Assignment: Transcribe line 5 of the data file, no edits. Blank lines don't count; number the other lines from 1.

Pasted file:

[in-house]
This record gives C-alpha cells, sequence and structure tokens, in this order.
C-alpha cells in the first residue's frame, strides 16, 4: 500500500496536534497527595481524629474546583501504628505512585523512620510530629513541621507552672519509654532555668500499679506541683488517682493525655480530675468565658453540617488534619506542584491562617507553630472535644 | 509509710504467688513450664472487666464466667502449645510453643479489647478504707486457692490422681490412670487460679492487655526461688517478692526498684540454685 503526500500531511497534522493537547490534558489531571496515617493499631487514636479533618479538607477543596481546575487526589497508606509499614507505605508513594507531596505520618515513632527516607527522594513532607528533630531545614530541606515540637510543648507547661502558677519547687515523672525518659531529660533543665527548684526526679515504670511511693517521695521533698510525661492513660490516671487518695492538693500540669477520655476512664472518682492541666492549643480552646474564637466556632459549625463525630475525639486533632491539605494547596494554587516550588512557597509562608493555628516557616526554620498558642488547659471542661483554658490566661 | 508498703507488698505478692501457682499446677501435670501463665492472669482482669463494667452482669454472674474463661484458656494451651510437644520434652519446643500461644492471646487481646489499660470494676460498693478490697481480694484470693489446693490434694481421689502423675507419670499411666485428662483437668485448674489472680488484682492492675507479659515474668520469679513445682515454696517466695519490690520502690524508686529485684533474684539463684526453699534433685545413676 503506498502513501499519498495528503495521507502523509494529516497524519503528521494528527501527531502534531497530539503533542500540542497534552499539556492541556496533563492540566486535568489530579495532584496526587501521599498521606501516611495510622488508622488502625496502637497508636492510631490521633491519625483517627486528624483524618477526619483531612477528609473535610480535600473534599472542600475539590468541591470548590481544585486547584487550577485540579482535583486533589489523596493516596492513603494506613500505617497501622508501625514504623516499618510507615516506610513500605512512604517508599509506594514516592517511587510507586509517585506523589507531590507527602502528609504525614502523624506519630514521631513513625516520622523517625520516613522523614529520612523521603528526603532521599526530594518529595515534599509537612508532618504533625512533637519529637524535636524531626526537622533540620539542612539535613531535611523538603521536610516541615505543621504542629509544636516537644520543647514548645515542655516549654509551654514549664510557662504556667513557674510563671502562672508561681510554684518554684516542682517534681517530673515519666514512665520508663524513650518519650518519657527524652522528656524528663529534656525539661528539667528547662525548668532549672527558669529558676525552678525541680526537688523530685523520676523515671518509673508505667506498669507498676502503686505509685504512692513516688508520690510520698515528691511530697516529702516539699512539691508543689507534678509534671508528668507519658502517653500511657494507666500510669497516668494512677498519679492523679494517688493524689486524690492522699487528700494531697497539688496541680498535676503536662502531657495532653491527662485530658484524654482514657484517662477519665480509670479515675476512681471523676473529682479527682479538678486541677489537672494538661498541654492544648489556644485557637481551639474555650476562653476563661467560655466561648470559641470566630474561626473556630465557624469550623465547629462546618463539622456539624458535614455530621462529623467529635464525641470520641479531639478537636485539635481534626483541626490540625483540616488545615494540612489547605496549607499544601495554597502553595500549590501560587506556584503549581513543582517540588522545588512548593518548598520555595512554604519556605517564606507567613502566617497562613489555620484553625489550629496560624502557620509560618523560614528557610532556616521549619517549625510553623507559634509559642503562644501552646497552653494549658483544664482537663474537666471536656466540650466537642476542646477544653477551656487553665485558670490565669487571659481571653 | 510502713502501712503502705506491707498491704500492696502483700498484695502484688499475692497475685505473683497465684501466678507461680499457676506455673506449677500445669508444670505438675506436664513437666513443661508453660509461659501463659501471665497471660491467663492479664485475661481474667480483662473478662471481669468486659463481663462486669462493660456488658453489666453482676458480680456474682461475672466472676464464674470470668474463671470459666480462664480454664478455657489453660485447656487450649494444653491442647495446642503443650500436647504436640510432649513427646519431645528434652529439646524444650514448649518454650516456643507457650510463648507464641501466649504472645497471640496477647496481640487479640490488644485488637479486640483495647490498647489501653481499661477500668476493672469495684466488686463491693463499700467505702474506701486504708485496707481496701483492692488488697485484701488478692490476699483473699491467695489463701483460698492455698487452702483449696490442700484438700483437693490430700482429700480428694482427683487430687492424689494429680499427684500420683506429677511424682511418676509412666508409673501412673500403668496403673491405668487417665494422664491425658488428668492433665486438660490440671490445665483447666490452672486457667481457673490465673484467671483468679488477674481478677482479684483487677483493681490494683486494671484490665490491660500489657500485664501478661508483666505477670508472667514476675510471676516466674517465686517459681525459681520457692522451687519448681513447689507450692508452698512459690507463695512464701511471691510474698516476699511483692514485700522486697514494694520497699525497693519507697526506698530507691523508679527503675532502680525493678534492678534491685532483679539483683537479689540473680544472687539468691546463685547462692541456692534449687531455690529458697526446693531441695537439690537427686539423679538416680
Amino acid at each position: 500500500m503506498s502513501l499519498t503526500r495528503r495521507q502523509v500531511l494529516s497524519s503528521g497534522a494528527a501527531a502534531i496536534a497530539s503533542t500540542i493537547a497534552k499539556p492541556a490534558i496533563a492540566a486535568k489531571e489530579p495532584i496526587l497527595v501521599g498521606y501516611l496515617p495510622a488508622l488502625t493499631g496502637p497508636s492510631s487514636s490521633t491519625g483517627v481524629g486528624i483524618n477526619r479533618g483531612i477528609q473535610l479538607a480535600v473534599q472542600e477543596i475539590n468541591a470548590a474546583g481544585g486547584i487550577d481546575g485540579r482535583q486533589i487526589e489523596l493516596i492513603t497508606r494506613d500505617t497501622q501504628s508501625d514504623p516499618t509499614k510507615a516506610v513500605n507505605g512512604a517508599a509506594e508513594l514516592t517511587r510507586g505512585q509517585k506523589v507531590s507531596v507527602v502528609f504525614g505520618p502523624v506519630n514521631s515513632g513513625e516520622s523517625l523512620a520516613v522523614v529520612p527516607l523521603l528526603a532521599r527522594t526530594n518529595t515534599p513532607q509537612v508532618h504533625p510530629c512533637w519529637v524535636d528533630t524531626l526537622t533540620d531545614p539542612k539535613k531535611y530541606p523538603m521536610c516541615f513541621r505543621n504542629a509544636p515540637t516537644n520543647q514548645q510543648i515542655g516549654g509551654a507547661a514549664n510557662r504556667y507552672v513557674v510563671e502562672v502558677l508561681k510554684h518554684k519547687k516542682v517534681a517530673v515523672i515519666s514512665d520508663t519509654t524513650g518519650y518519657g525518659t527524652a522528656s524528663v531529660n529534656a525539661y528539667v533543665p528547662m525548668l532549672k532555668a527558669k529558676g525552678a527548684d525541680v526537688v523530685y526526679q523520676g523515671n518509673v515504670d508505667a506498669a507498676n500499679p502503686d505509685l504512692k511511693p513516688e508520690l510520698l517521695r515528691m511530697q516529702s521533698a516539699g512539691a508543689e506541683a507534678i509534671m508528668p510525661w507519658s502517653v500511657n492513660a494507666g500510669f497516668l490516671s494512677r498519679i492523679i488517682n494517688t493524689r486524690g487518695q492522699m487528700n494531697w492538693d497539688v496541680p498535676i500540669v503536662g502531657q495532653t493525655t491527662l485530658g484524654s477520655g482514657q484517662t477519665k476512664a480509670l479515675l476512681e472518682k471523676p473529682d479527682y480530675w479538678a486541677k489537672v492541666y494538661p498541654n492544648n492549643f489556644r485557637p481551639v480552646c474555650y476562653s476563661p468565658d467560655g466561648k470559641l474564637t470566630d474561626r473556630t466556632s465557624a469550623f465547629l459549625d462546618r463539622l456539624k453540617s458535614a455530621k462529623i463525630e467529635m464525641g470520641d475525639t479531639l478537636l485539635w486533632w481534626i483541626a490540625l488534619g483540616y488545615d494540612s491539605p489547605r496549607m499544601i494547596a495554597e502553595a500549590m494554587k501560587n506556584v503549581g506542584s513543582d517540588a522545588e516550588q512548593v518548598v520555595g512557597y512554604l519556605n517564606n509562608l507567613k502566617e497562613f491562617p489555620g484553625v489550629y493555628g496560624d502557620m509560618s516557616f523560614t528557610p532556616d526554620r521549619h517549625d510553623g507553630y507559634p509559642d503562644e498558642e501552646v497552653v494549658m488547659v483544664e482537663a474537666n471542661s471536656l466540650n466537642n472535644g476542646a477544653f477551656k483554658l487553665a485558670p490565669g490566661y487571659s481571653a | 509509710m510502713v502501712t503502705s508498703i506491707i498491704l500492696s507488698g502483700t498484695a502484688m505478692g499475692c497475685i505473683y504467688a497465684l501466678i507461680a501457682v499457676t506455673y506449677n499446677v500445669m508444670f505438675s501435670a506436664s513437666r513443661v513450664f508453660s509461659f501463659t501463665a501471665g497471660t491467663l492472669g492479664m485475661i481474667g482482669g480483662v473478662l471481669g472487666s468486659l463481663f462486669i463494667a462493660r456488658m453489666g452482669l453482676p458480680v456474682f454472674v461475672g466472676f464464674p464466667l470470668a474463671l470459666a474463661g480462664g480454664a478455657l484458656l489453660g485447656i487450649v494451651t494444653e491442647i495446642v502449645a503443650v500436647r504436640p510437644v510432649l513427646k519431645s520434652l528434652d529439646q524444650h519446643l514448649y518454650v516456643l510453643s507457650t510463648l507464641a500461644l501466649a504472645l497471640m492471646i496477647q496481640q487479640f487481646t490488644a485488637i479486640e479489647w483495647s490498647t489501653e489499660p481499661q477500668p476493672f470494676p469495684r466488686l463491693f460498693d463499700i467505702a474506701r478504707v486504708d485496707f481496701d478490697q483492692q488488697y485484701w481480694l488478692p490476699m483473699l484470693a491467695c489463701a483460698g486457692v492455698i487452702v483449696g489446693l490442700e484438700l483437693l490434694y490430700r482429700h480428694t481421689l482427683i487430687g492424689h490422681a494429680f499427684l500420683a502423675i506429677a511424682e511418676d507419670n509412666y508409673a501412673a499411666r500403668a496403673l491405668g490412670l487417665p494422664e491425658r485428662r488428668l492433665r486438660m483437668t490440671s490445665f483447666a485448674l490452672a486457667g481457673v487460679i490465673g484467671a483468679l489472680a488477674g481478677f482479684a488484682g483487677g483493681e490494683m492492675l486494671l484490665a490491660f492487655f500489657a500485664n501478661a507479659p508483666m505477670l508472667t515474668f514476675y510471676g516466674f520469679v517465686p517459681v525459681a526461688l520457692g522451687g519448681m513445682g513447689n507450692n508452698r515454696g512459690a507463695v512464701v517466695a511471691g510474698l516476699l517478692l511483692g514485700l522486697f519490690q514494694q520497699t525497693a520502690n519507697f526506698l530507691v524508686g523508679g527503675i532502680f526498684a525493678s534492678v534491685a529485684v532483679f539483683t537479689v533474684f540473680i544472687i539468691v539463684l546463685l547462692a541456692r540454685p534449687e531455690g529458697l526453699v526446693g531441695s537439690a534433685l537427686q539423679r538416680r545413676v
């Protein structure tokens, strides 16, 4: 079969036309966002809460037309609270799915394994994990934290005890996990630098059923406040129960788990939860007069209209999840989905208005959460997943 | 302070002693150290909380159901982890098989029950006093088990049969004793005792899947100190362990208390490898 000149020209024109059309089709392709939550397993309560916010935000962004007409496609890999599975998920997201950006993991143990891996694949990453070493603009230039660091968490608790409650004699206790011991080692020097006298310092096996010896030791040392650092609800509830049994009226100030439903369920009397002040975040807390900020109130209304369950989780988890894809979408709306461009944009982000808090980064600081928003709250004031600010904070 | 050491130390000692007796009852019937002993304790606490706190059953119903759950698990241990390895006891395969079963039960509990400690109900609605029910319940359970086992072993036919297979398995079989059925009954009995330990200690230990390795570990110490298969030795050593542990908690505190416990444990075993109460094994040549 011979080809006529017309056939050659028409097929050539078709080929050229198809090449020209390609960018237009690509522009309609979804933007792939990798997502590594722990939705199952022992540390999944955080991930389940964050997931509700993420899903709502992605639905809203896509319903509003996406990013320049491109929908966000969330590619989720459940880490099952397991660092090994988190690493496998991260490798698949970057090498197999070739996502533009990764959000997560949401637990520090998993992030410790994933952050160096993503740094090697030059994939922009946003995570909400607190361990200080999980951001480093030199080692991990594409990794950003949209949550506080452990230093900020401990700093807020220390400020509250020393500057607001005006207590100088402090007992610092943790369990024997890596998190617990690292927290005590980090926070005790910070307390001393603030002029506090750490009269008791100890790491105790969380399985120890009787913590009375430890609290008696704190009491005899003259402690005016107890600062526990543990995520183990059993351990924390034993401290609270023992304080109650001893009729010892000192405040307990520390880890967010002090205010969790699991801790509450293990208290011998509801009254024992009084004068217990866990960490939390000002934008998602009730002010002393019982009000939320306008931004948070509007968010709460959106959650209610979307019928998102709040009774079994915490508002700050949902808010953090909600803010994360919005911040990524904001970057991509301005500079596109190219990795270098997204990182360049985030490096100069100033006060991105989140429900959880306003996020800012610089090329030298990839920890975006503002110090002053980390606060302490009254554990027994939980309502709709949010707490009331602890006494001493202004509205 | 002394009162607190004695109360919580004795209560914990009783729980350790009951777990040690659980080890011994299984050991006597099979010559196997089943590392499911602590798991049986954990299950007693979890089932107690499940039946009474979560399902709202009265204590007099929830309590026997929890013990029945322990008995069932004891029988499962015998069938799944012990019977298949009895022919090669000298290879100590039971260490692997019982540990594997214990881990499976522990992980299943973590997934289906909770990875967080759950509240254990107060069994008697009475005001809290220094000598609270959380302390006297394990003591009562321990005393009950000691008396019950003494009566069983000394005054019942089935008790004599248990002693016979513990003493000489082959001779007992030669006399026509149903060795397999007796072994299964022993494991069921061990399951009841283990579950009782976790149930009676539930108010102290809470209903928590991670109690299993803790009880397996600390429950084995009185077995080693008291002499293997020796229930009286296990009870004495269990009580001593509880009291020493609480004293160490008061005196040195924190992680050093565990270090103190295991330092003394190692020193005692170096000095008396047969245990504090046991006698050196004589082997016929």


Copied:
């Protein structure tokens, strides 16, 4: 079969036309966002809460037309609270799915394994994990934290005890996990630098059923406040129960788990939860007069209209999840989905208005959460997943 | 302070002693150290909380159901982890098989029950006093088990049969004793005792899947100190362990208390490898 000149020209024109059309089709392709939550397993309560916010935000962004007409496609890999599975998920997201950006993991143990891996694949990453070493603009230039660091968490608790409650004699206790011991080692020097006298310092096996010896030791040392650092609800509830049994009226100030439903369920009397002040975040807390900020109130209304369950989780988890894809979408709306461009944009982000808090980064600081928003709250004031600010904070 | 050491130390000692007796009852019937002993304790606490706190059953119903759950698990241990390895006891395969079963039960509990400690109900609605029910319940359970086992072993036919297979398995079989059925009954009995330990200690230990390795570990110490298969030795050593542990908690505190416990444990075993109460094994040549 011979080809006529017309056939050659028409097929050539078709080929050229198809090449020209390609960018237009690509522009309609979804933007792939990798997502590594722990939705199952022992540390999944955080991930389940964050997931509700993420899903709502992605639905809203896509319903509003996406990013320049491109929908966000969330590619989720459940880490099952397991660092090994988190690493496998991260490798698949970057090498197999070739996502533009990764959000997560949401637990520090998993992030410790994933952050160096993503740094090697030059994939922009946003995570909400607190361990200080999980951001480093030199080692991990594409990794950003949209949550506080452990230093900020401990700093807020220390400020509250020393500057607001005006207590100088402090007992610092943790369990024997890596998190617990690292927290005590980090926070005790910070307390001393603030002029506090750490009269008791100890790491105790969380399985120890009787913590009375430890609290008696704190009491005899003259402690005016107890600062526990543990995520183990059993351990924390034993401290609270023992304080109650001893009729010892000192405040307990520390880890967010002090205010969790699991801790509450293990208290011998509801009254024992009084004068217990866990960490939390000002934008998602009730002010002393019982009000939320306008931004948070509007968010709460959106959650209610979307019928998102709040009774079994915490508002700050949902808010953090909600803010994360919005911040990524904001970057991509301005500079596109190219990795270098997204990182360049985030490096100069100033006060991105989140429900959880306003996020800012610089090329030298990839920890975006503002110090002053980390606060302490009254554990027994939980309502709709949010707490009331602890006494001493202004509205 | 002394009162607190004695109360919580004795209560914990009783729980350790009951777990040690659980080890011994299984050991006597099979010559196997089943590392499911602590798991049986954990299950007693979890089932107690499940039946009474979560399902709202009265204590007099929830309590026997929890013990029945322990008995069932004891029988499962015998069938799944012990019977298949009895022919090669000298290879100590039971260490692997019982540990594997214990881990499976522990992980299943973590997934289906909770990875967080759950509240254990107060069994008697009475005001809290220094000598609270959380302390006297394990003591009562321990005393009950000691008396019950003494009566069983000394005054019942089935008790004599248990002693016979513990003493000489082959001779007992030669006399026509149903060795397999007796072994299964022993494991069921061990399951009841283990579950009782976790149930009676539930108010102290809470209903928590991670109690299993803790009880397996600390429950084995009185077995080693008291002499293997020796229930009286296990009870004495269990009580001593509880009291020493609480004293160490008061005196040195924190992680050093565990270090103190295991330092003394190692020193005692170096000095008396047969245990504090046991006698050196004589082997016929």